John T. Willis

Sunday, November 09, 2014

A Psalmist Prays for Yahweh's Forgiveness and Protection--Psalm 25

Psalm 25 is an acrostic. Each verse begins with the next letter in the Hebrew alphabet: 'aleph, beth, gimel, daleth, he, etc. The superscription contains only: "Of David." No one knows whether this is inspired or not originally. Two themes run throughout Psalm 25: The psalmist asks Yahweh to forgive him for his sins; the psalmist beseeches Yahweh to protect him from all his troubles. Throughout this poem, the composer speaks of himself in the first person singular, but in the last verse, he beseeches Yahweh to redeem all of Yahweh's people. The path through Psalm 25 falls into four parts.

I. The Psalmist asks Yahweh to teach him his ways. Psalm 25:1-5.
    a. The psalmist begins by imploring Yahweh to keep him from SHAME. He begins by declaring: To you, O Lord, I lift up my soul. Then he proclaims: in YOU I trust. Then he asks Yahweh: Do not let me be put to SHAME or let his enemies prevail over him. He asks that Yahweh will not let those who WAIT FOR [i. e., trust in] Yahweh be PUT TO SHAME. In contrast, he prays: Let those who are wantonly treacherous BE ASHAMED. 25:1-3.
    b. Since the psalmist WAITS FOR [. e., trusts in] Yahweh, he beseeches Yahweh to MAKE HIM KNOW Yahweh's ways, TEACH him Yahweh's paths, LEAD him in Yahweh's truth, and TEACH him. What an important prayer for all of God's people in every generation!!! 25:4-5.

II. The Psalmist implores Yahweh to forgive him of all his sins. Psalm 25:6-15.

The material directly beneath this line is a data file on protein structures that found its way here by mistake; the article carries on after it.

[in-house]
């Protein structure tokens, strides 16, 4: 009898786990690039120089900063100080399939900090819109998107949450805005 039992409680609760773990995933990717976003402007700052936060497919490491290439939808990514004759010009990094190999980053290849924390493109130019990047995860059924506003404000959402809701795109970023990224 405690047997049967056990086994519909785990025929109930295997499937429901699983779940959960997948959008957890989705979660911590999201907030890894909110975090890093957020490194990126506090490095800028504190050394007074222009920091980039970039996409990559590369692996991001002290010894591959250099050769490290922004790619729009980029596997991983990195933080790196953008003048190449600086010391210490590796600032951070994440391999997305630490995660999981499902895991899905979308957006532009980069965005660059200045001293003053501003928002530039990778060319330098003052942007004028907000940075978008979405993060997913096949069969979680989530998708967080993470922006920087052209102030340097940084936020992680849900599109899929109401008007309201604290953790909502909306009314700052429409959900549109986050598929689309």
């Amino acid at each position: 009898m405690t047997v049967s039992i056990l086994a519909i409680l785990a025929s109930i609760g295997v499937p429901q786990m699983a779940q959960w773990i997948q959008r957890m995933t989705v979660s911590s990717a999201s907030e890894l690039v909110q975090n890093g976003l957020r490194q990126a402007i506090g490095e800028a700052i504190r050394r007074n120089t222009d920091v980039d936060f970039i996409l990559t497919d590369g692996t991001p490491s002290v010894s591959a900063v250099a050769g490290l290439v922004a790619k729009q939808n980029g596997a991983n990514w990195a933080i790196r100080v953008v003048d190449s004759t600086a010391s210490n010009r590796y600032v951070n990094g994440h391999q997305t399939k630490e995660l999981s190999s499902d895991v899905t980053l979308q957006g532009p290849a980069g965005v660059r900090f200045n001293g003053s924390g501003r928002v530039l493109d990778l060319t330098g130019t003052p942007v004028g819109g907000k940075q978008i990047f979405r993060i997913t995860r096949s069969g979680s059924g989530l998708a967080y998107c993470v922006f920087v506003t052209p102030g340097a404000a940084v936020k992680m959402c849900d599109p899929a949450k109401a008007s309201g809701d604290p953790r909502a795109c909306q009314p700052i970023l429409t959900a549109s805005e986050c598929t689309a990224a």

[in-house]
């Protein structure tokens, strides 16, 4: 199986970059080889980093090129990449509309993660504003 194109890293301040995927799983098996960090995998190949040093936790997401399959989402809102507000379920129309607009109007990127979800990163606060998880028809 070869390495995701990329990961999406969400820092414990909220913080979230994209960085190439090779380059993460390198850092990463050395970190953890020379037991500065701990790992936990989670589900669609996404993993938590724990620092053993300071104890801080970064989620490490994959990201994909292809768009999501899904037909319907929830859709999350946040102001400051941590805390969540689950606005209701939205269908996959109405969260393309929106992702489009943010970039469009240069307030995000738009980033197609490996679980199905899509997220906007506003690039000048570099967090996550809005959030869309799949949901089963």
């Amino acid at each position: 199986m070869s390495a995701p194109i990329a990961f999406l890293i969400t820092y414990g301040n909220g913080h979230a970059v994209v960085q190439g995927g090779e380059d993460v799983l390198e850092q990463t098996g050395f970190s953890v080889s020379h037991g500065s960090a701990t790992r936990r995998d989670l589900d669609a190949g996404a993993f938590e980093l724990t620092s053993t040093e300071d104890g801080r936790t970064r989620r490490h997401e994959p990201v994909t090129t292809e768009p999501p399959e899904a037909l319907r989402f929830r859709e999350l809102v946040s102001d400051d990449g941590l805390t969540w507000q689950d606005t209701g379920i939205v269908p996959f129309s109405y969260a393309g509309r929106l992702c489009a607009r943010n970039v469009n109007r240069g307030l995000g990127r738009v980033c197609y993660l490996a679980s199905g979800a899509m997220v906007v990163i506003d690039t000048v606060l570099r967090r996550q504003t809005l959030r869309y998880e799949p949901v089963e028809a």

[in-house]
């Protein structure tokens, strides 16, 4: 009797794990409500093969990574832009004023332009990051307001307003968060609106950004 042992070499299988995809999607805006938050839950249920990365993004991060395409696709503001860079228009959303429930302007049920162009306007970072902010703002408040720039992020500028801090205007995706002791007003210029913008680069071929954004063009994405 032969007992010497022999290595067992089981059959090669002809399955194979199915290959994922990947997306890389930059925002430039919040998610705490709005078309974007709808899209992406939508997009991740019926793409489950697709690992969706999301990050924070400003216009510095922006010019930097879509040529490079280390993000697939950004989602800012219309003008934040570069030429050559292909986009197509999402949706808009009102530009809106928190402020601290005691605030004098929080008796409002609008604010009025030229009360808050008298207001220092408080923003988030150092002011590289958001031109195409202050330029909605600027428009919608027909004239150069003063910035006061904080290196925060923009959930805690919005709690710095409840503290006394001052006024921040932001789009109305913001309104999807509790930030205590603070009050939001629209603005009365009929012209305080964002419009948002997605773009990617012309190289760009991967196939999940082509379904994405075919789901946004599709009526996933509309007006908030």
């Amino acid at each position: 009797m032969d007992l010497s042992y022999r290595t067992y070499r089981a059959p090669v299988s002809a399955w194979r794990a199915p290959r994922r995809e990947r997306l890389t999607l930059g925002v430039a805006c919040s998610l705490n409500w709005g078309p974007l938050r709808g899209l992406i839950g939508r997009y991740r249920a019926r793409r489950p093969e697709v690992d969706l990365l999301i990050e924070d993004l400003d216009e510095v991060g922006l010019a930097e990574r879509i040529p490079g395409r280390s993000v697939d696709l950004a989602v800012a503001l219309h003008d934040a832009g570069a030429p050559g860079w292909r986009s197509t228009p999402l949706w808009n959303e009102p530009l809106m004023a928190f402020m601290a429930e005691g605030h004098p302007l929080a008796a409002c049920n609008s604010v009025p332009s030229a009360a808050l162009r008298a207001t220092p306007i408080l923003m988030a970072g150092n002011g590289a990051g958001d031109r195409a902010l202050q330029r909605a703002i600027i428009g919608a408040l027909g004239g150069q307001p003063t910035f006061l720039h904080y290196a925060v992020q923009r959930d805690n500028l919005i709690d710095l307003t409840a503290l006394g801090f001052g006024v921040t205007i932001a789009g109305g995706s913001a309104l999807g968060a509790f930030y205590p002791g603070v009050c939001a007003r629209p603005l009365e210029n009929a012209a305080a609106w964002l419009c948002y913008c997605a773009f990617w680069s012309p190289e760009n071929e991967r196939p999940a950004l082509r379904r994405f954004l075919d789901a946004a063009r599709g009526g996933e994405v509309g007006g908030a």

a. The psalmist turns to address his sins. He beseeches Yahweh for his MERCY and STEADFAST LOVE. This is Yahweh's nature from the very beginning (see Exodus 34:6-7). Because of Yahweh's STEADFAST LOVE, the poet asks him not to remember the sins of his youth and his transgressions. This is not because the psalmist is good or righteous, but only "for Yahweh's goodness' sake." 25:6-7.
     b. The psalmist extols Yahweh's nature to forgive sinners. Yahweh is GOOD and UPRIGHT. Therefore, he alone INSTRUCTS sinners in the way. Yahweh LEADS the humble in what is right. He TEACHES the humble Yahweh's way. ALL THE PATHS OF YAHWEH are STEADFAST LOVE and FAITHFULNESS for those who keep Yahweh's covenant. 25:8-10.
     c. The psalmist then addresses Yahweh. He admits that his guilt of sins is GREAT. Thus he beseeches Yahweh to PARDON his guilt, not for the goodness of the psalmist, but for Yahweh's name's sake. Then he asks: Who are they that fear Yahweh? Yahweh will TEACH them the way they should choose. He seeks Yahweh's guidance all the way. This brings this bold promise that those who follow Yahweh's forgiveness and guidance will abide in prosperity, their children will possess the land, the friendship of Yahweh will be upon them, and Yahweh makes his covenant known to them. Thus the poet concludes with the resolve: My eyes are always toward Yahweh, because Yahweh will pluck his feet out of the net. 25:11-15.

III. The Psalmist beseeches Yahweh to relieve him from all his troubles. Psalm 25:16-18.
       a. The psalmist begins with the simple request: Turn to me, O Yahweh, and be gracious to me. He admits that he is lonely and afflicted. This poem does not go into detail about WHY the psalmist is lonely and afflicted. Clues in this psalm imply that this is because of the danger of his enemies and the feeling of guilt of his sins. But probably, many other issues reside in his heart. 25:16.